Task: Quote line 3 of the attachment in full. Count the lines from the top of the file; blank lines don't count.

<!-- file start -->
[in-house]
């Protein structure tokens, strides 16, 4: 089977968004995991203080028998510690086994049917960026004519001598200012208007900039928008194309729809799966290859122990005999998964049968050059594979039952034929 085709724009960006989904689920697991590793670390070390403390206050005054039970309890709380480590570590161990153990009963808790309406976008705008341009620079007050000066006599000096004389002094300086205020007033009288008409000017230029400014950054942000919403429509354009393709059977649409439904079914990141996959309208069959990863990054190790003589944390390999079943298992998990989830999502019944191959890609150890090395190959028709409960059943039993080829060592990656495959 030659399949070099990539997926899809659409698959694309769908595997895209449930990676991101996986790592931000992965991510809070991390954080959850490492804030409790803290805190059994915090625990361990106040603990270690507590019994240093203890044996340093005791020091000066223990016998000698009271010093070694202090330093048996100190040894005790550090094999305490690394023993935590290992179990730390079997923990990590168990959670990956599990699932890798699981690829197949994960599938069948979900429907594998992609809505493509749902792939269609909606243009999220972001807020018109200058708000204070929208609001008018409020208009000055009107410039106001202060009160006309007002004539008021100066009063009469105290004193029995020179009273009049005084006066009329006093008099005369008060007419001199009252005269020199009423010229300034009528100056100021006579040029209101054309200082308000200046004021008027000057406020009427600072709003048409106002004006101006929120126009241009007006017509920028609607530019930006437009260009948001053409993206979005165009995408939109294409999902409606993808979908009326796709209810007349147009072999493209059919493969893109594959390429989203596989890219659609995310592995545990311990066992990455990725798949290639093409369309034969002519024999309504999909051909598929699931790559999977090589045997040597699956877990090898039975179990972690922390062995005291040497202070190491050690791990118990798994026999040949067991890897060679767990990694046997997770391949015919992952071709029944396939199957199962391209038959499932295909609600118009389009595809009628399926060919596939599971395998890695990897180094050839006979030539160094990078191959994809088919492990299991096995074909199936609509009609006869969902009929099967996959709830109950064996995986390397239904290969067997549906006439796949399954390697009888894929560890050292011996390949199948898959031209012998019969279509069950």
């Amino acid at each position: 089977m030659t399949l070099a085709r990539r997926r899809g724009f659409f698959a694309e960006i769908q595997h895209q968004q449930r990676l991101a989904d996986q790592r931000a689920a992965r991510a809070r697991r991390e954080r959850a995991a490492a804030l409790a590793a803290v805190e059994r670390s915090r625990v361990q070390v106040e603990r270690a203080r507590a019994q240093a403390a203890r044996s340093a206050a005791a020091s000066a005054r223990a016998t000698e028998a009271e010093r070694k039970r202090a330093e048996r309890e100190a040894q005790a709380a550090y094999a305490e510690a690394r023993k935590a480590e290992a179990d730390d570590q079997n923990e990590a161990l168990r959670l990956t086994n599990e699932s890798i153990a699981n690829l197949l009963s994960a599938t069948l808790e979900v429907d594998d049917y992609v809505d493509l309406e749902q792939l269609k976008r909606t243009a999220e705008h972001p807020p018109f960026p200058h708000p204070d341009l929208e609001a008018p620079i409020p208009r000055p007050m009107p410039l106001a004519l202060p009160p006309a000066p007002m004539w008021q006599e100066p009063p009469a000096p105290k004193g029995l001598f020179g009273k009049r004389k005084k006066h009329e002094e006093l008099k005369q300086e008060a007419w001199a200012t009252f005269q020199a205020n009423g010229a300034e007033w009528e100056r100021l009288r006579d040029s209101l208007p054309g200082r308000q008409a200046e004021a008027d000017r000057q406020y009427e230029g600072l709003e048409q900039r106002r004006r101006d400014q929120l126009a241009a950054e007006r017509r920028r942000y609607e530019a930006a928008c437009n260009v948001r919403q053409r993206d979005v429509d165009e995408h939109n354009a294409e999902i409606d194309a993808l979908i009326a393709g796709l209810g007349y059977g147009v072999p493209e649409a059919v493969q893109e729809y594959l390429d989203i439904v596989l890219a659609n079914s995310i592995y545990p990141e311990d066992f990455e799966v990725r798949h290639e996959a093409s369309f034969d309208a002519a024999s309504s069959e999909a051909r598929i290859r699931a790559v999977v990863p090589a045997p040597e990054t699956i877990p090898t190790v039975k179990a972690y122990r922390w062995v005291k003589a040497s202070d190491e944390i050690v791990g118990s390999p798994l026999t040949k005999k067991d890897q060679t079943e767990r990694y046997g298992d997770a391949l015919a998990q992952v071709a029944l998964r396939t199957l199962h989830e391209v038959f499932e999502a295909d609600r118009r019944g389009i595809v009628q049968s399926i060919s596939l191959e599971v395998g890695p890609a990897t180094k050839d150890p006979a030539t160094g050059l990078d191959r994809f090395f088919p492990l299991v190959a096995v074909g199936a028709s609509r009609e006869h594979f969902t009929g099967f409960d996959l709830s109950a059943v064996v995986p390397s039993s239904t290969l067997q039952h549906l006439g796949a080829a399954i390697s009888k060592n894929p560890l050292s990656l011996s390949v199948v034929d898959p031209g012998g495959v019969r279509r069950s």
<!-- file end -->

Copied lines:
């Amino acid at each position: 089977m030659t399949l070099a085709r990539r997926r899809g724009f659409f698959a694309e960006i769908q595997h895209q968004q449930r990676l991101a989904d996986q790592r931000a689920a992965r991510a809070r697991r991390e954080r959850a995991a490492a804030l409790a590793a803290v805190e059994r670390s915090r625990v361990q070390v106040e603990r270690a203080r507590a019994q240093a403390a203890r044996s340093a206050a005791a020091s000066a005054r223990a016998t000698e028998a009271e010093r070694k039970r202090a330093e048996r309890e100190a040894q005790a709380a550090y094999a305490e510690a690394r023993k935590a480590e290992a179990d730390d570590q079997n923990e990590a161990l168990r959670l990956t086994n599990e699932s890798i153990a699981n690829l197949l009963s994960a599938t069948l808790e979900v429907d594998d049917y992609v809505d493509l309406e749902q792939l269609k976008r909606t243009a999220e705008h972001p807020p018109f960026p200058h708000p204070d341009l929208e609001a008018p620079i409020p208009r000055p007050m009107p410039l106001a004519l202060p009160p006309a000066p007002m004539w008021q006599e100066p009063p009469a000096p105290k004193g029995l001598f020179g009273k009049r004389k005084k006066h009329e002094e006093l008099k005369q300086e008060a007419w001199a200012t009252f005269q020199a205020n009423g010229a300034e007033w009528e100056r100021l009288r006579d040029s209101l208007p054309g200082r308000q008409a200046e004021a008027d000017r000057q406020y009427e230029g600072l709003e048409q900039r106002r004006r101006d400014q929120l126009a241009a950054e007006r017509r920028r942000y609607e530019a930006a928008c437009n260009v948001r919403q053409r993206d979005v429509d165009e995408h939109n354009a294409e999902i409606d194309a993808l979908i009326a393709g796709l209810g007349y059977g147009v072999p493209e649409a059919v493969q893109e729809y594959l390429d989203i439904v596989l890219a659609n079914s995310i592995y545990p990141e311990d066992f990455e799966v990725r798949h290639e996959a093409s369309f034969d309208a002519a024999s309504s069959e999909a051909r598929i290859r699931a790559v999977v990863p090589a045997p040597e990054t699956i877990p090898t190790v039975k179990a972690y122990r922390w062995v005291k003589a040497s202070d190491e944390i050690v791990g118990s390999p798994l026999t040949k005999k067991d890897q060679t079943e767990r990694y046997g298992d997770a391949l015919a998990q992952v071709a029944l998964r396939t199957l199962h989830e391209v038959f499932e999502a295909d609600r118009r019944g389009i595809v009628q049968s399926i060919s596939l191959e599971v395998g890695p890609a990897t180094k050839d150890p006979a030539t160094g050059l990078d191959r994809f090395f088919p492990l299991v190959a096995v074909g199936a028709s609509r009609e006869h594979f969902t009929g099967f409960d996959l709830s109950a059943v064996v995986p390397s039993s239904t290969l067997q039952h549906l006439g796949a080829a399954i390697s009888k060592n894929p560890l050292s990656l011996s390949v199948v034929d898959p031209g012998g495959v019969r279509r069950s």